Just about everyone has or will experience eye twitching, even for just a brief moment. An eyelid twitch or spasm is typically nothing to worry about, but when it happens frequently, it interferes with vision and abilities. Frequent eyelid twitching can also be a sign of an underlying condition that needs attention from your eye doctor. Read on to learn more about this phenomenon and when you should see a doctor about it.
Types of Eyelid Twitching
General Eyelid Twitch (Myokymia)
If your eyelid spasms occasionally, then you’re likely experiencing myokymia. Any number of environmental factors could be causing myokymia. However, it’s not a serious problem and typically goes away with rest.
Approximately 50,000 Americans suffer from essential blepharospasm, a chronic, uncontrollable wink. Essential blepharospasm occurs in both eyes and usually develops in middle-aged and older adults. As it progresses, you may notice other symptoms, including blurry vision, light sensitivity, and facial spasms.
Only experiencing frequent eye twitching in one eye? It may be hemifacial spasms, a type of neuromuscular disorder. Hemifacial spasms typically occur when a blood vessel puts too much pressure on one of your facial nerves. Leaving this untreated can result in constant, uncontrollable eye twitching, an inability to open your eye, and twitching in all muscles of one side of your face.
Causes of Eyelid Twitching
Some lifestyle choices and other factors can increase the frequency and severity of eye twitches. While you can control some of these, others may be harder to change or avoid. Ask your eye doctor about possible solutions that may prevent eye twitching.
- Eye Irritation
- Bright lights/ light sensitivity
- Alcohol, tobacco, or caffeine use
How to Treat a Twitching Eye
Sometimes getting proper sleep or cutting down on excess alcohol, caffeine, or tobacco can help. Before seeking medical help, you can try some of these suggestions.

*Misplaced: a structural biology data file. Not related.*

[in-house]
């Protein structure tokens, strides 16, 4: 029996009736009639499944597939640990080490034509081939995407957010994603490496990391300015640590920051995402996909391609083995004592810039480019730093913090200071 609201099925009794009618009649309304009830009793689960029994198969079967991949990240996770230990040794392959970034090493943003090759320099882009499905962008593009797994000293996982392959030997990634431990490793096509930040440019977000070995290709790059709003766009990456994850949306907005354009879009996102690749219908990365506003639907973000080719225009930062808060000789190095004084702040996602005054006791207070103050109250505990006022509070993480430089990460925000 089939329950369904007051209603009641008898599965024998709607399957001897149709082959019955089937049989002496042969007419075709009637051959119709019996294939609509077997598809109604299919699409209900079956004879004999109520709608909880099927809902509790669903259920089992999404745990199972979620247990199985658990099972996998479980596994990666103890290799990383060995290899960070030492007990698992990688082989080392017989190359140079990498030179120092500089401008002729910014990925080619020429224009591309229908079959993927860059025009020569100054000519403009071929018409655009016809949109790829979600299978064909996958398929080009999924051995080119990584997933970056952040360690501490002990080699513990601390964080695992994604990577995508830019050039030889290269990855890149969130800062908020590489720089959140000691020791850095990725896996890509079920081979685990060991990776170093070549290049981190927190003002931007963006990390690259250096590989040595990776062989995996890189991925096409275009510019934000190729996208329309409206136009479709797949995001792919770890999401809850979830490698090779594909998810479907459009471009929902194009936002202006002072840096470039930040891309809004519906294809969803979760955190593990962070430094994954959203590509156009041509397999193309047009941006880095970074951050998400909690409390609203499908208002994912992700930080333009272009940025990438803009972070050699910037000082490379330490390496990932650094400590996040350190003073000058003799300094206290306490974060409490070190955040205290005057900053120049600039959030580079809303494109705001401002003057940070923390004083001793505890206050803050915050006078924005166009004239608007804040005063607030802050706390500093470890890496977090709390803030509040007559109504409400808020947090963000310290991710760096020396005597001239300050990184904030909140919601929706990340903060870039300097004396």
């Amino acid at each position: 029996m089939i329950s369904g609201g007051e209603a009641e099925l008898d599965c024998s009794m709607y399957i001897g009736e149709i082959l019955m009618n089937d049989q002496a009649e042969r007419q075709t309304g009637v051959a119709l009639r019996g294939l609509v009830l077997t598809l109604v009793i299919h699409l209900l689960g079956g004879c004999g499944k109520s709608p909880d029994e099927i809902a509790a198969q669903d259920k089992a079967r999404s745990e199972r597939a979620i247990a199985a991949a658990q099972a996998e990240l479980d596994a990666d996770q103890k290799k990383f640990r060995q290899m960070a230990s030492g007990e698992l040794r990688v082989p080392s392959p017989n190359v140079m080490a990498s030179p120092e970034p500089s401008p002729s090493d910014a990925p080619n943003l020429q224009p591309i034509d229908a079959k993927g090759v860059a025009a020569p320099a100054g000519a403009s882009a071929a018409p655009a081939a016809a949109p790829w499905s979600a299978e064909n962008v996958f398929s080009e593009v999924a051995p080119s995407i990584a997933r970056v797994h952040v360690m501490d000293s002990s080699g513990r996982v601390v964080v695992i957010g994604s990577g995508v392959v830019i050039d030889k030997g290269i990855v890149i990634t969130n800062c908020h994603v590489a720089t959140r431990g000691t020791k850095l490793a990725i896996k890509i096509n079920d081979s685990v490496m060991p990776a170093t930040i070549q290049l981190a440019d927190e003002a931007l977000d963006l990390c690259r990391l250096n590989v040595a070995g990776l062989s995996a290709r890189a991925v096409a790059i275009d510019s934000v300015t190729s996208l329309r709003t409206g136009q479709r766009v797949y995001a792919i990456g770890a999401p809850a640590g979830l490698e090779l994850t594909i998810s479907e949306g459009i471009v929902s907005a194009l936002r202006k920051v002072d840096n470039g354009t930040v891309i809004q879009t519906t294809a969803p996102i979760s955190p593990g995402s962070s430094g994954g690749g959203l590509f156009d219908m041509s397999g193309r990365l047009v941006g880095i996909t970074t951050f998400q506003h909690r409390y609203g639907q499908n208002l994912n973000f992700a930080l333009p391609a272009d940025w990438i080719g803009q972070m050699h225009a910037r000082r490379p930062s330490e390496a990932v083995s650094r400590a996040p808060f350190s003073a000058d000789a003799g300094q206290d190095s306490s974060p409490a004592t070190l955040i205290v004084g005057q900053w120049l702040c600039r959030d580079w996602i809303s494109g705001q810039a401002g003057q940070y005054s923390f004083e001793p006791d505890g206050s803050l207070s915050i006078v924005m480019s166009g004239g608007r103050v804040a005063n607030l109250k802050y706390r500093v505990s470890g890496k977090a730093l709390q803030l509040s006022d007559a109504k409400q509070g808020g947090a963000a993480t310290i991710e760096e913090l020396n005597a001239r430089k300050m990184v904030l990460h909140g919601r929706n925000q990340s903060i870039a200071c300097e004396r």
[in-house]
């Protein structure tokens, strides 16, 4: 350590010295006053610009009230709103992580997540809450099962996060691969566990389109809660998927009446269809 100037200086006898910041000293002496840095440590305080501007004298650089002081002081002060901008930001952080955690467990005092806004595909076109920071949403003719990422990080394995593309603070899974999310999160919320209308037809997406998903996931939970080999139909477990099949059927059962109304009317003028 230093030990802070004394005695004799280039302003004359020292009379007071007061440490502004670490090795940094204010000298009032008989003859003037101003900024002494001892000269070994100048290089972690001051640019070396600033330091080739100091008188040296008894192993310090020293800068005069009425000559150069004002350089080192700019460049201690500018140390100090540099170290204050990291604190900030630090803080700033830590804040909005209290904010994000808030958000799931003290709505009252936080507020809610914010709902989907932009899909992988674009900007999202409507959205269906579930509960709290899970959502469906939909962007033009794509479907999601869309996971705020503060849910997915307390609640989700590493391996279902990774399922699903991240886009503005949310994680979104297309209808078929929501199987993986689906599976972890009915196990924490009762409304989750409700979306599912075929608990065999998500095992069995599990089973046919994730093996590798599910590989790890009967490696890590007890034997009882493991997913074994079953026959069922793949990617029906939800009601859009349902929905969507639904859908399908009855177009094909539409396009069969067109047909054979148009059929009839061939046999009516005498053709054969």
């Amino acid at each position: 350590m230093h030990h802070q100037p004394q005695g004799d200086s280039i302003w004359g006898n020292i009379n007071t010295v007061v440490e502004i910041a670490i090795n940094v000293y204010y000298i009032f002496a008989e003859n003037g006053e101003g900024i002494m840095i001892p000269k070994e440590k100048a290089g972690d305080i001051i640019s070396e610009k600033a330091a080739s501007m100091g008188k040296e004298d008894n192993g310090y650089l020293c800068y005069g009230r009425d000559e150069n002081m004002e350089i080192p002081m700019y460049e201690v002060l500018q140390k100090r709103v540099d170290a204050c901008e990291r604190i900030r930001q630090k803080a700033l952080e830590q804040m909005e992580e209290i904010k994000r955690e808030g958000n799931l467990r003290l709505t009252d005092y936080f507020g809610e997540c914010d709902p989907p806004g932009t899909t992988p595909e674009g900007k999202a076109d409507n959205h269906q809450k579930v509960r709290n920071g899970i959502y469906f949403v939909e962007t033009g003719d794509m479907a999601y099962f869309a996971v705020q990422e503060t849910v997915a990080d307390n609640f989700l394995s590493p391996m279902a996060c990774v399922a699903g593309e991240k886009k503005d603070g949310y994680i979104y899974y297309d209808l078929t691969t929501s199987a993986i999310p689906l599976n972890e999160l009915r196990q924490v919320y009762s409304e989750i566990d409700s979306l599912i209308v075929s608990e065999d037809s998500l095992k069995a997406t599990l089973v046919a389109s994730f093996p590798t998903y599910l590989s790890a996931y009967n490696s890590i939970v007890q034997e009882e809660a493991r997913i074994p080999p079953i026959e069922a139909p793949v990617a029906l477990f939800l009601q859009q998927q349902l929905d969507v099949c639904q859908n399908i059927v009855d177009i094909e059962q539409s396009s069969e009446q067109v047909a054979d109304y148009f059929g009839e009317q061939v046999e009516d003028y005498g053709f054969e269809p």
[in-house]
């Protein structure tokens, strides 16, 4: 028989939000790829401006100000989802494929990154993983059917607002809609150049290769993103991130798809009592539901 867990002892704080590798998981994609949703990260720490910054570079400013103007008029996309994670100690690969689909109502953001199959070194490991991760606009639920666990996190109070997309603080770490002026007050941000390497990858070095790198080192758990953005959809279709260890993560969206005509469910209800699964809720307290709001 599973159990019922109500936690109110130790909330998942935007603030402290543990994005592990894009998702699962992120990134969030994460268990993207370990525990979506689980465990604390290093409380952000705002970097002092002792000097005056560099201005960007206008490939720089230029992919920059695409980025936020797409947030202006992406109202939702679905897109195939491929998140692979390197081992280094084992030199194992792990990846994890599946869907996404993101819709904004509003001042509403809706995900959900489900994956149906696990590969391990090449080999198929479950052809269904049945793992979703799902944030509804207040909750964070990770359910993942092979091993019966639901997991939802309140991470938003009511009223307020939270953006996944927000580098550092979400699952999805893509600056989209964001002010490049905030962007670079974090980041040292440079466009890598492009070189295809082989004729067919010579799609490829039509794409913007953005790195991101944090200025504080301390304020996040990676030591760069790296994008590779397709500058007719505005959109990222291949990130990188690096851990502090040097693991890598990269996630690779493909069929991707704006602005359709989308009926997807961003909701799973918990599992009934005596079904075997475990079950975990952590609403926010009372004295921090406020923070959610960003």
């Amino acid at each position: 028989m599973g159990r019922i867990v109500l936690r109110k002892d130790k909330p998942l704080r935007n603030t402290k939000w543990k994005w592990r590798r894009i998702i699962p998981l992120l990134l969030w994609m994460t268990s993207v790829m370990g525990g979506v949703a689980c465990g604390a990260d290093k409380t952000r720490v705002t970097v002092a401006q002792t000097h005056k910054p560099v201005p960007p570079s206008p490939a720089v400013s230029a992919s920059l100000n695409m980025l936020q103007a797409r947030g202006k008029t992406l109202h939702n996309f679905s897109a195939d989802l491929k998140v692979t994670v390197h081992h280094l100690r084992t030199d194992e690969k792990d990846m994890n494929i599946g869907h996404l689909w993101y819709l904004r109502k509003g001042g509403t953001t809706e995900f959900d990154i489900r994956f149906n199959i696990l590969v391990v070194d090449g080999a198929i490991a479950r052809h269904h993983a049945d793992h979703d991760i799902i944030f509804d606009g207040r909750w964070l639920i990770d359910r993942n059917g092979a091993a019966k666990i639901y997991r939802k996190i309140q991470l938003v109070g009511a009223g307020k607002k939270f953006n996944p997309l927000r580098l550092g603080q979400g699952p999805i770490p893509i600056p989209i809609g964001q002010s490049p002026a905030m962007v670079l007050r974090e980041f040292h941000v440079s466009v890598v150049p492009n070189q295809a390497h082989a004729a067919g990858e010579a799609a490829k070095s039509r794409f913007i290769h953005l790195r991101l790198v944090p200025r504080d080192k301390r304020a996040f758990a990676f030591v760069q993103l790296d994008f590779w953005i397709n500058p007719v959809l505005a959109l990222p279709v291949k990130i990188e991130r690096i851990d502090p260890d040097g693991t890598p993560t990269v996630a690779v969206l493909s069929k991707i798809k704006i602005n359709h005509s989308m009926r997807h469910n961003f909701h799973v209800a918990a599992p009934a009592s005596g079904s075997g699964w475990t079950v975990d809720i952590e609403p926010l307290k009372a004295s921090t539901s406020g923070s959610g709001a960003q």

- Drink less caffeine — go with one cup of coffee instead of two or three per day.
- Get adequate sleep — aim for eight hours a night, or squeeze in a nap if possible.
- Use over-the-counter artificial tears or eye drops — keep your eye surfaces lubricated.
- Applying a warm compress to your eyes — when spasms begin, grab your warm compress and relax.
When to See a Doctor for Eyelid Twitching
Are your eyes twitching despite the above suggestions? Then you should see your eye doctor to find out if there’s an underlying cause at play. Other ways to tell if it’s time to see your eye doctor include:
- Your eye is red, swollen, or has an unusual discharge
- Your upper eyelid is drooping
- Your eyelid completely closes each time your eyelids twitch
- The twitching continues for several weeks.
- The twitching affects other parts of your face
Keep Eye Twitching in Check
Eyelid twitching is something most people experience at least once in their lifetime. It doesn’t usually last more than a few moments in mild cases. However, more severe cases may lead to uncontrollable twitching and vision issues. If you’re experiencing frequent eye twitching, see your doctor before symptoms worsen.
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